Bag a billionaire; Skyscanner shows you where to visit the world’s super-rich
We ain’t saying you’re a gold digger, but if you are, flight comparison site Skyscanner.net maps out where to find the world’s richest people.
Forbes has just released its latest Top 100 Billionaires’ list and despite the worldwide recession, the super-rich are still getting richer with the number of billionaires increasing by 17% to 1,210.
America has by far the biggest number of billionaires with one in three (413) of the world’s wealthiest living in the US, including seven ‘tech-geek’ billionaires from social networking site Facebook.
Star of Oscar-nominated movie The Social Network, Facebook founder Mark Zuckerberg
now has an estimated wealth of $13.5billion and is joined in the list by Facebook colleagues including the world’s youngest billionaire Dustin Moskovitz, aged 26.
For the first time since the 1990s, Asia has more billionaires than Europe, with 332 compared to a European total of 300, while Moscow is home to 79 billionaires, more than any other city on earth. And while the world’s richest man, telecoms magnate Carlos Slim Helu, who is worth an estimated $74billion, is Mexican, outside of the USA only 76 other people from the Americas made the list.
Join the gold rush!
Sugar daddies (or mummies) are all very well, but if it’s real gold you’re after, go gold digging for real and visit one of these Golden destinations!
1. Wat Traimit, Temple of the Golden Buddha, Bangkok, Thailand
It’s official, Buddhism is all about the bling. The Buddha in Wat Traimit claims the prestigious title of not just being the world’s biggest solid gold Buddha – but the world’s biggest solid gold statue. Weighing nearly five and a half tons and sitting at three meters in height, the statue spent two centuries encased in plaster to disguise its value when the Burmese invaded. Now visitors enjoy it in all its golden glory in one of the most visited temples in Bangkok.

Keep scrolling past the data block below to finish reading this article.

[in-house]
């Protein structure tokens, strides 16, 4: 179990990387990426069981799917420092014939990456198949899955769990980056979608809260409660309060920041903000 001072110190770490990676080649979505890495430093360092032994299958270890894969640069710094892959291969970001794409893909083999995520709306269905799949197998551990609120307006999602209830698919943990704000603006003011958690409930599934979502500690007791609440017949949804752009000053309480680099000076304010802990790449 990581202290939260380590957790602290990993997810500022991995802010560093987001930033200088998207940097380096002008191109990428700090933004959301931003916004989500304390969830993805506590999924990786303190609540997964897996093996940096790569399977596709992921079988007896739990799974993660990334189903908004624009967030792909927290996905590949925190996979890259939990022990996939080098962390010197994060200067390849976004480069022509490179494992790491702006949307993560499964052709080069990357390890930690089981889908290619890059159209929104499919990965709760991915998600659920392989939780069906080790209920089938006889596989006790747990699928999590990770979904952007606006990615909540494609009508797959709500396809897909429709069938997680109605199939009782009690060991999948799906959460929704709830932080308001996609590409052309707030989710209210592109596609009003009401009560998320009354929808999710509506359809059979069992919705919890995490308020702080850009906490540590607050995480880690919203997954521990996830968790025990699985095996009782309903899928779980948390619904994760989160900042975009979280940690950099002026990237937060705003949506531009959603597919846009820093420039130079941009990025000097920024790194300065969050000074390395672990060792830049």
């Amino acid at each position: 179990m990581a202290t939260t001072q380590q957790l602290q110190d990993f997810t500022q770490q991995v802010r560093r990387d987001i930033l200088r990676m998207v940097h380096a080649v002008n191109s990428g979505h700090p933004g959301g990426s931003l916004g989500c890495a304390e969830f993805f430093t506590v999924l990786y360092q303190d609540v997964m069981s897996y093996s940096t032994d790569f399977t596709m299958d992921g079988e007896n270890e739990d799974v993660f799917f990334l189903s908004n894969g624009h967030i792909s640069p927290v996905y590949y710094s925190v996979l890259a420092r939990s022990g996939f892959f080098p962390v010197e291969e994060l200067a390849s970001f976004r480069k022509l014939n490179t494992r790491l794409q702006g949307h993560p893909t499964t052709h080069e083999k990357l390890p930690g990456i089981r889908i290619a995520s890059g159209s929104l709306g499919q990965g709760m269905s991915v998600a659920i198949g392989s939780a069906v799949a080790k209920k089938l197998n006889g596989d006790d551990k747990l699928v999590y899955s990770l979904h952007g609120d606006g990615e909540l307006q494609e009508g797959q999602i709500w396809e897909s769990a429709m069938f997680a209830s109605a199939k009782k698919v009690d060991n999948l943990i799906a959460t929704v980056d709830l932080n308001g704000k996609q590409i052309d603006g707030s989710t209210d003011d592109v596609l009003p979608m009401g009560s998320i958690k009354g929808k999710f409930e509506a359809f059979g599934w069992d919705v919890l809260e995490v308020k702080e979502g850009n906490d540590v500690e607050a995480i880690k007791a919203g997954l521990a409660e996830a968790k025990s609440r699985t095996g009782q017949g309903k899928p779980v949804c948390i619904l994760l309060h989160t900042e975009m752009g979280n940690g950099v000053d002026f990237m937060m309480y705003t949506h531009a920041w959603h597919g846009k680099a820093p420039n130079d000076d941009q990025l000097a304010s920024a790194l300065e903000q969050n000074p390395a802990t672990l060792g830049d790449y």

2. Kinkaku-ji, Temple of the Golden Pavilion, Kyoto, Japan
All that glitters is not gold. But Kinkaku-ji most certainly is. As one of Japan’s most prized temples, you’d think they might take better care of it; not so, Kinkaku-ji has burned down twice (once by a mad monk) and hence the present structure is actually fairly recent, only dating from 1955. However, this three storey Japanese temple that is covered in glittering gold leaf is one of Japan’s must sees.
3. Kromdraai Gold Mine, Johannesburg, South Africa
For over 100 years, South Africa claimed the title of largest gold producer in the world (although China recently stolen the title). Even though they are now only in second place, the country is still well known for its gold mining. Take a tour to the Kromdraai Gold Mine just outside of Johannesburg and go deep into the heart of the mountain to learn about the traditional methods of mining gold ore.
Notes to editors: Please credit www.skyscanner.net with any use of this image. Data taken from Forbes.com.